So, the AP1 was (or at least was arguably) inaccurate, and the question was whether the Solicitor owed Mr Ul Haq a duty of care to complete it accurately. It seems that this had not been quite the way the case had been argued in the lower courts – but the Court of Appeal, displaying the healthily flexible approach to matters of procedure beloved by respondents to appeals and their representatives, shaped (and indeed allowed) the appeal by reference to that point.

In considering it, the court reviewed the situations in which solicitors have been held to owe duties to entities other than their client. Nugee LJ identified three different categories of case to this effect. The first is where the purpose of the retainer is where the client wishes the solicitor to confer a benefit on a third party. Into this category come, most obviously, the wills cases. The second is where a solicitor for one party makes representations on which it is foreseeable that the other party will rely, and on which it does rely. This class of cases was considered in detail in the Supreme Court in NRAM Ltd v Steel. And the third type of case is where the solicitor steps outside its role as solicitor for one of the parties and has assumed some other role which has widened the scope of its duties. The paradigm example of this category is the well-known case of Al Kandari v JR Brown and Co in which solicitors for a husband in divorce proceedings agreed to hold his passport pursuant to a consent order, and fulfilled this obligation negligently with the consequence that the husband was able to leave the jurisdiction with the children of the marriage.

The Court of Appeal held that, while there was no prospect of Ms Ashraf establishing that the Solicitor owed Mr Ul Haq a duty up until the time when he completed the AP1, there was a reasonable prospect of her establishing that a duty was owed at that point. This was on the basis of the third category of cases identified above. The reasoning was that in completing the AP1, the Solicitor was (or was arguably) stepping outside his usual role and acting for all the parties. It was an important plank in the court’s reasoning that the Land Registry was not a commercial business looking after its own interests, but a public body providing a service to those engaging in land transactions. There is a suggestion in the judgment that the court would, if asked, have been prepared to go further and find affirmatively that such a duty was owed – but, in the end, they stopped short of that, and have merely held that the point is arguable.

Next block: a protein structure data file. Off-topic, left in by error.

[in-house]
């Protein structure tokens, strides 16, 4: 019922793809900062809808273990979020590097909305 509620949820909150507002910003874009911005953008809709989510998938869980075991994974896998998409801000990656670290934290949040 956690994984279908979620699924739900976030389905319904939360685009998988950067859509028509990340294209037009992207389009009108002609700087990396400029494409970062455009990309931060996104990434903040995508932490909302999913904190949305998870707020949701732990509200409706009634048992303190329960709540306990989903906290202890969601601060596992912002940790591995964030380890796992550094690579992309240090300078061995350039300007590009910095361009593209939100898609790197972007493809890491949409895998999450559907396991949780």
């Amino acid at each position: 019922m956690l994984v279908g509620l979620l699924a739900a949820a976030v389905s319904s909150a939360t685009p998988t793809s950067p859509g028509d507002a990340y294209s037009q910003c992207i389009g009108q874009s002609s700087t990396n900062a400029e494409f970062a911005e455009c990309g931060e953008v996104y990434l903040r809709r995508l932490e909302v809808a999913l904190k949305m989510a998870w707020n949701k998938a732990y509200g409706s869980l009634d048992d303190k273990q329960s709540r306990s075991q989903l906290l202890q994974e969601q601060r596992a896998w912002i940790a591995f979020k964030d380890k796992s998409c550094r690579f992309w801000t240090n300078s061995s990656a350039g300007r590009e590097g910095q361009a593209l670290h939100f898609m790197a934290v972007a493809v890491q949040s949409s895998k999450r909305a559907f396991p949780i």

So, the matter goes for trial, but in the meantime, solicitors charged with completing these forms will need to be mindful that they may be doing so not merely for the benefit of their client, nor indeed for their client and the Land Registry, but for the benefit of all parties to the transaction in question. The implications of that are far-reaching – for example, it will or may mean refusing to carry out a client’s instruction unless there is a clear basis for being satisfied that identity checks have been properly carried out. That may be an onerous burden to place on solicitors, which may lead to difficult ethical questions and perhaps even disputes between them and their own clients. But it is hard to argue that it will be anything other than an important safeguard against fraudulent property transactions.